The following story was written and reported by Talli Nauman, Native Sun News Health & Environment Editor. All content © Native Sun News.
Citizens dressed in yellow to protest the mining of uranium and milling of yellow cake at Hot Springs event Feb. 7
Photo courtesy Save the Black Hills
Clash mounts over proposed Black Hills uranium mining
By Talli Nauman
Native Sun News
Health & Environment Editor
Pierre – As people protested in the Black Hills on Feb. 7 against Powertech (USA), Inc.’s slated uranium mining in counties adjacent to the Pine Ridge Indian Reservation, a South Dakota state legislative committee killed three bills designed to control the project.
Before voting, the Agriculture and Natural Resources Committee heard testimony on SB 148, 149, and 150, which were sponsored and co-sponsored by lawmakers from Rosebud and Pine Ridge Indian Reservation legislative districts.
The bills were to return state regulatory authority over in-situ leach (ISL) uranium mining, require companies to report its environmental violations within 24 hours of occurrence, and mandate uranium miners to restore mine water to baseline conditions.
More than 20 people from Western South Dakota testified in favor of these controls. The committee members then voted unanimously to defer the proposals to the 41st day of the 40-day legislative session, effectively keeping the bills from a full Senate vote.
Sabrina King, lobbyist for the grassroots, non-profit Dakota Rural Action group of family farm advocates, said citizens “gave impassioned speeches to the committee, urging their protection of our water, land, and way of life.” However, she added, committee members “did not feel these particular bills were the right solution, as they are unwilling to do anything that would prevent uranium mining from happening altogether.”
On the same date as the vote, Mark Hollenbeck, lobbyist for Powertech (USA), Inc., promoted the Canadian company’s plans to conduct the state’s first ISL uranium mining and processing on public lands and private leases at the Dewey-Burdock site in the South Dakota’s southwestern counties of Custer and Fall River.
The project entails extracting groundwater, forcing it back into the aquifer with oxygen and carbon dioxide to dissolve and release uranium from rock, pumping the mineral water to the surface, refining the mineral, shipping the product to nuclear power producers, disposing of the waste and effluent, cleaning up the site, and monitoring for environmental compliance.
It would provide 80 jobs in the construction phase, and a number of high tech positions in the expected 20-year lifespan of the project, according to Hollenbeck.
He addressed a meeting of the Southern Hills Economic Development Corp. in the Fall River County seat of Hot Springs, which attracted a group of picketers opposed to the plan. They dressed in yellow and carried yellow posters to protest Powertech’s slated on-site production of concentrated uranium, or yellow cake, as well as the potential for water table degradation in the process.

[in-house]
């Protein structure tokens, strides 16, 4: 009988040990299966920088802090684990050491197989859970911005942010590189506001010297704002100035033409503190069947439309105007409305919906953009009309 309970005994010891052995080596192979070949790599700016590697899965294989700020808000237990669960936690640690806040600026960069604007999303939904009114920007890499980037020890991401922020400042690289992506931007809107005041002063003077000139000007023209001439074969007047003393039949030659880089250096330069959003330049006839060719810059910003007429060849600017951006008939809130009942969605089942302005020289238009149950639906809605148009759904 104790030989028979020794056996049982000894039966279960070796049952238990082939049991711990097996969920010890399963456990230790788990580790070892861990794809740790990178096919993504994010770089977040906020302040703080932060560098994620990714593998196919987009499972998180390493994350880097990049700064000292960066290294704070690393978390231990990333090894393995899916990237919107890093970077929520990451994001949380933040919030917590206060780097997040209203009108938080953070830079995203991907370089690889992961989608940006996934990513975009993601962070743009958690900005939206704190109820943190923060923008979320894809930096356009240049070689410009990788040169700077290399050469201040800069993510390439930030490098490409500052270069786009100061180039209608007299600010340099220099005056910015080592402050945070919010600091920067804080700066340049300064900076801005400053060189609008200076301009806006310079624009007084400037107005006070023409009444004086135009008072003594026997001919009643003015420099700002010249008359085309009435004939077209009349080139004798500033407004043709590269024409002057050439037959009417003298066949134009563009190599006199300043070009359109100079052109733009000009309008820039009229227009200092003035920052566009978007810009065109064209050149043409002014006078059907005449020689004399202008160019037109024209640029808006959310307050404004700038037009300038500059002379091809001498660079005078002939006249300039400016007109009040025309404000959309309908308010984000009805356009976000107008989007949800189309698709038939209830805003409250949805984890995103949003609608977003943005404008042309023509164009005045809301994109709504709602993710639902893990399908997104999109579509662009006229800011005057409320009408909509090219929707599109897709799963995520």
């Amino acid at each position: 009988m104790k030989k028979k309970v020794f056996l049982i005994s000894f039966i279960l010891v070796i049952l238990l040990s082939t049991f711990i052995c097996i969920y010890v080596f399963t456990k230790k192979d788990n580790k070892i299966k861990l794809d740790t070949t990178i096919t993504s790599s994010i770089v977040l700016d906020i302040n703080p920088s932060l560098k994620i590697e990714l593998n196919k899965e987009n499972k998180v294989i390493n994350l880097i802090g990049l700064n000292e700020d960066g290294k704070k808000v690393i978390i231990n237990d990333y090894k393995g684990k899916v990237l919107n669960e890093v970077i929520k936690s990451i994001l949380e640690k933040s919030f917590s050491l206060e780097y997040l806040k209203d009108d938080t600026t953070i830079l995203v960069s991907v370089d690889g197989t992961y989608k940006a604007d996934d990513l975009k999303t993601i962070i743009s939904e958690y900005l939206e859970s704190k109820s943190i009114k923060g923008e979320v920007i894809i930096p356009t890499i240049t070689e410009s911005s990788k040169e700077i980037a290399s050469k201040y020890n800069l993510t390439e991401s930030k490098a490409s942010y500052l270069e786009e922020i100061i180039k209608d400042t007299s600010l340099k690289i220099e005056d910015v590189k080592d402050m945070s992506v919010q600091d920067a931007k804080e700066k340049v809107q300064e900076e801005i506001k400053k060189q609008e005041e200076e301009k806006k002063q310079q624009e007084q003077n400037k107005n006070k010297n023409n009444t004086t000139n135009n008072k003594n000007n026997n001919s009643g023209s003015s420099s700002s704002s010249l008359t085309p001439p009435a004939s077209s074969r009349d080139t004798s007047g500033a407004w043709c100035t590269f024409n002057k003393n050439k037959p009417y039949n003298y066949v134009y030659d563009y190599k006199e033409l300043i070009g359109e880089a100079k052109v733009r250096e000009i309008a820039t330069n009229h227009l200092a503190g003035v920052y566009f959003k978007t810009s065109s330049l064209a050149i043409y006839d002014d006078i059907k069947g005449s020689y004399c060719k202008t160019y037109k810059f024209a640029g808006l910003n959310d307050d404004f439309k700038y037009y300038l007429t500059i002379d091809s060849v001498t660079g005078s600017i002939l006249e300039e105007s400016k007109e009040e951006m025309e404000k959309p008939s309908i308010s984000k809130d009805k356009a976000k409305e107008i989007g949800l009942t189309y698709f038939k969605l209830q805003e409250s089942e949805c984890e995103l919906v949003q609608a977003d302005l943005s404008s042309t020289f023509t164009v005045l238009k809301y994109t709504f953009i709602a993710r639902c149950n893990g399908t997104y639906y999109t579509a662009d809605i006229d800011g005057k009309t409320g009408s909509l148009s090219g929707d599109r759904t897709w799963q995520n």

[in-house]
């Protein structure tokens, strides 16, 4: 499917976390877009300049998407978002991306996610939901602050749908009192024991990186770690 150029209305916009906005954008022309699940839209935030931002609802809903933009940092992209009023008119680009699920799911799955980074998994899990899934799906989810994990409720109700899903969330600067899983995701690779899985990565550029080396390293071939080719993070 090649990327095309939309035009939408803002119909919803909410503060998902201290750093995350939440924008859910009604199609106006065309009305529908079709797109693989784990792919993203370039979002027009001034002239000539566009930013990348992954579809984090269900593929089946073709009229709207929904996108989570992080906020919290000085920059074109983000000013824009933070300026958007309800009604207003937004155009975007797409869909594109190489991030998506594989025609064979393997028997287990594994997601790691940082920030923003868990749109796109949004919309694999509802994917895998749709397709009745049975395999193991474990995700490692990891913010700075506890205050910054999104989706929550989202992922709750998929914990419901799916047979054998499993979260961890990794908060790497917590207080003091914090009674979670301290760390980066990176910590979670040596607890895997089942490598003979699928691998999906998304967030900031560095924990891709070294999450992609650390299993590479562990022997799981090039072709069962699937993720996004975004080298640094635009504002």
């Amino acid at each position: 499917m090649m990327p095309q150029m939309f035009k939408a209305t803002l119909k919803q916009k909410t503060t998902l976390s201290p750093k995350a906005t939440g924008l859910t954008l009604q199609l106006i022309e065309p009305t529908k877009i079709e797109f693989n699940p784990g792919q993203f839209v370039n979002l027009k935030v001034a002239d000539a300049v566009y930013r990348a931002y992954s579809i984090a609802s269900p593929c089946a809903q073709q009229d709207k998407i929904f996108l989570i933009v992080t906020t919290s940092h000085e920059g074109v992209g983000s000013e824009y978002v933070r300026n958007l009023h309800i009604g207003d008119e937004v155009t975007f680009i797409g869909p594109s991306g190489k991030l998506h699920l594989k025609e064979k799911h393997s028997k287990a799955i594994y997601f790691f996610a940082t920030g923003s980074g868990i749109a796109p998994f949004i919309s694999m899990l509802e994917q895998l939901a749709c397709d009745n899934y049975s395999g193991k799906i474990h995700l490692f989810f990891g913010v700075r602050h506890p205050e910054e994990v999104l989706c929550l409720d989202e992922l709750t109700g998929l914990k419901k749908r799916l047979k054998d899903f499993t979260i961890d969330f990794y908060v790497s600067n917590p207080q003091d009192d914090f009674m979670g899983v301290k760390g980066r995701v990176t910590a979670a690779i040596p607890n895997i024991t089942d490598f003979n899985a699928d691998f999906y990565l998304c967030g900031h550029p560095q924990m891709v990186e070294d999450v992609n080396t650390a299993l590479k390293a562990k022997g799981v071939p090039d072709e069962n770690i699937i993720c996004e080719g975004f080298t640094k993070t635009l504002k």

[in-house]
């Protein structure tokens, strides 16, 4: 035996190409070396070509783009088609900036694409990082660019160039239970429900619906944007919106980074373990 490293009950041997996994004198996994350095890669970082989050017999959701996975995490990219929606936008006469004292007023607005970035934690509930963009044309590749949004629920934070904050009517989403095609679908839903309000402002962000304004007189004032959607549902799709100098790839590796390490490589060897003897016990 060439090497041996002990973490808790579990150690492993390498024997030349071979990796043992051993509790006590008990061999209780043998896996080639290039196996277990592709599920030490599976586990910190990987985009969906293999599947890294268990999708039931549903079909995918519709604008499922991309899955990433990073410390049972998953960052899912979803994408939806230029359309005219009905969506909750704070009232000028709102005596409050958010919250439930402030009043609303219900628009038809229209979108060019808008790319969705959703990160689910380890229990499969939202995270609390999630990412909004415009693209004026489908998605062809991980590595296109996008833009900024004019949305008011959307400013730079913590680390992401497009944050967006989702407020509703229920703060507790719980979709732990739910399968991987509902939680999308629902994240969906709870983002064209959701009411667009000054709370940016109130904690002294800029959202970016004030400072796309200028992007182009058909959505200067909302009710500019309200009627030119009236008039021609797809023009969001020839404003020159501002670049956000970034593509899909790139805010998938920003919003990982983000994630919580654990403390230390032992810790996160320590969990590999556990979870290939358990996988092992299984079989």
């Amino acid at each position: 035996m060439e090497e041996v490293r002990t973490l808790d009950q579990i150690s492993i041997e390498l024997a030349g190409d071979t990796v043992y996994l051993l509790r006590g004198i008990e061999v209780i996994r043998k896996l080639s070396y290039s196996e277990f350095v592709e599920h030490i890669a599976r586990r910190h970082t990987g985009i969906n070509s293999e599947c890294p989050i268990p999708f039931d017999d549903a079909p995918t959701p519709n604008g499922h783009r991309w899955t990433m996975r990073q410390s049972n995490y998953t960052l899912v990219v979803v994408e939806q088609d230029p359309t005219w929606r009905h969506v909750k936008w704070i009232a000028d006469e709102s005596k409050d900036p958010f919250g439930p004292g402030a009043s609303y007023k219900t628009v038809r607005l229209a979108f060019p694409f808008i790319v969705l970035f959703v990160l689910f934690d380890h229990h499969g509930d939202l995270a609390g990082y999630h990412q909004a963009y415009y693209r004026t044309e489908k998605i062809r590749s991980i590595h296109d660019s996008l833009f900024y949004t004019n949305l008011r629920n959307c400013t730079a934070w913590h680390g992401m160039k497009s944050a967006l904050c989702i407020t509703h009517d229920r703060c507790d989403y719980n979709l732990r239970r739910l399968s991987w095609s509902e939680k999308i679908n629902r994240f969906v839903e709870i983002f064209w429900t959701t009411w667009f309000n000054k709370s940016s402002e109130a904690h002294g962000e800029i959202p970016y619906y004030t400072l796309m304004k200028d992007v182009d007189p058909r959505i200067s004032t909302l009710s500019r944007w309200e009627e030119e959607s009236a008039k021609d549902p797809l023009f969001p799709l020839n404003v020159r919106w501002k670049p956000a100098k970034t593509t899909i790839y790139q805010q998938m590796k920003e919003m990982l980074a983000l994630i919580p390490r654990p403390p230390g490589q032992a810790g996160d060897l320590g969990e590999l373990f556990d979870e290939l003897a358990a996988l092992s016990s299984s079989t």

• Clean water for future generations; no uranium mining
• Don’t pollute, deplete our water
• Water is like a daughter; we’ll do everything we can to protect her from abuse! Keep Powertech from our water!
• Welcome to the Black Hills, where Powertech gets richer and we all get sicker
• Daugaard’s the name but what he guards is a shame: the plunder for profit of Powertech’s ruinous uranium game
• From extraction that contaminates water and soil, to its deadly poisonous refinement, to the evil weapons built with it, to the deregulated industries behind power plants that endanger lives for profit: To hell with uranium
GONE BUT NOT FORGOTTEN
Earlier in the 2013 session, on Jan. 29, the Senate Commerce and Energy Committee voted unanimously to defer a related bill to the 41st day of the legislature.
Sponsored by Rapid City Sen. Stan Adelstein (R – District 32; Pennington), SB 141 would have increased the bond requirements for mining companies and would have applied to Powertech (USA), Inc.’s proposed mining and milling operation.
SB 141 would have required a mining company to post a bond -- before receiving a permit or beginning to mine -- worth twice the amount of the estimated cost of reclamation. King said the purpose of the bill was “to insure that the mine is cleaned up, especially if the company goes bankrupt or leaves the state. Current bonds are way too low,” she added.
The vote came after people from the Black Hills communities of Hot Springs, Rapid City, Spearfish and Nemo testified in favor of the bill.
King said the bill’s rejection does not seem to reflect a lack of interest on the part of lawmakers: “Legislators see a need for this kind of discussion,” she told Native Sun News.
“It’s clear that there are a lot of concerns and that people are not happy with the situation either with Powertech or with gold mining,” she added.
“Because of the overwhelming public response to the growing demand for mines, legislators have shown some concern in discussing the issues, so people need to contact them; there is potential for a summer study,” she said. “Just because this bill has died doesn’t mean it’s all over.”
GOVERNOR STUMPS FOR POWERTECH (USA), INC.
South Dakota Gov. Dennis Daugaard is trying to allay the public’s worries, answering constituent correspondence with a defense of Powertech’s plans to prevent water and waste problems.